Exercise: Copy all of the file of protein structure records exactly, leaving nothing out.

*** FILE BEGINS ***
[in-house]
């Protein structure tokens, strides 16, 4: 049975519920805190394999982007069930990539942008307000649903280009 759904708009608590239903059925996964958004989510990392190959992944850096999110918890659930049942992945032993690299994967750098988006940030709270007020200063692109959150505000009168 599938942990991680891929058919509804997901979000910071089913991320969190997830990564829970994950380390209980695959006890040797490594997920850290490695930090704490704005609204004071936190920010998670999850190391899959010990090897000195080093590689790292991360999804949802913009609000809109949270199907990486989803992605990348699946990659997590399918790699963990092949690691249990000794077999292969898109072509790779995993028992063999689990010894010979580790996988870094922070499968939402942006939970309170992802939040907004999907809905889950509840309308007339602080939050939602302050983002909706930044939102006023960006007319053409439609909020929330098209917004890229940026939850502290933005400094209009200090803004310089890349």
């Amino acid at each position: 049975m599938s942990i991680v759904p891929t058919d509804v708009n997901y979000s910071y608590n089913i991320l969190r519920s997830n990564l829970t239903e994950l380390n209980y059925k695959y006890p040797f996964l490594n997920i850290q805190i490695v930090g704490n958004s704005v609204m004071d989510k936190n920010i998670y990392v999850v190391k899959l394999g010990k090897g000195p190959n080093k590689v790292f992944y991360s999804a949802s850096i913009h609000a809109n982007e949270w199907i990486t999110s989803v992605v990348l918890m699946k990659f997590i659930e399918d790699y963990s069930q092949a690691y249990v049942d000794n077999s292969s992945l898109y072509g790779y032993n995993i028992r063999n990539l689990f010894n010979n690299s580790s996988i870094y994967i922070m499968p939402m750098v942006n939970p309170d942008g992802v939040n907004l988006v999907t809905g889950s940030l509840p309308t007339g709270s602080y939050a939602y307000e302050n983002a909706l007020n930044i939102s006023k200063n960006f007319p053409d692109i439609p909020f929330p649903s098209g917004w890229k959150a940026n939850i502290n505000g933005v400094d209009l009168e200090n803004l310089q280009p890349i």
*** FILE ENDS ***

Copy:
[in-house]
């Protein structure tokens, strides 16, 4: 049975519920805190394999982007069930990539942008307000649903280009 759904708009608590239903059925996964958004989510990392190959992944850096999110918890659930049942992945032993690299994967750098988006940030709270007020200063692109959150505000009168 599938942990991680891929058919509804997901979000910071089913991320969190997830990564829970994950380390209980695959006890040797490594997920850290490695930090704490704005609204004071936190920010998670999850190391899959010990090897000195080093590689790292991360999804949802913009609000809109949270199907990486989803992605990348699946990659997590399918790699963990092949690691249990000794077999292969898109072509790779995993028992063999689990010894010979580790996988870094922070499968939402942006939970309170992802939040907004999907809905889950509840309308007339602080939050939602302050983002909706930044939102006023960006007319053409439609909020929330098209917004890229940026939850502290933005400094209009200090803004310089890349």
């Amino acid at each position: 049975m599938s942990i991680v759904p891929t058919d509804v708009n997901y979000s910071y608590n089913i991320l969190r519920s997830n990564l829970t239903e994950l380390n209980y059925k695959y006890p040797f996964l490594n997920i850290q805190i490695v930090g704490n958004s704005v609204m004071d989510k936190n920010i998670y990392v999850v190391k899959l394999g010990k090897g000195p190959n080093k590689v790292f992944y991360s999804a949802s850096i913009h609000a809109n982007e949270w199907i990486t999110s989803v992605v990348l918890m699946k990659f997590i659930e399918d790699y963990s069930q092949a690691y249990v049942d000794n077999s292969s992945l898109y072509g790779y032993n995993i028992r063999n990539l689990f010894n010979n690299s580790s996988i870094y994967i922070m499968p939402m750098v942006n939970p309170d942008g992802v939040n907004l988006v999907t809905g889950s940030l509840p309308t007339g709270s602080y939050a939602y307000e302050n983002a909706l007020n930044i939102s006023k200063n960006f007319p053409d692109i439609p909020f929330p649903s098209g917004w890229k959150a940026n939850i502290n505000g933005v400094d209009l009168e200090n803004l310089q280009p890349i």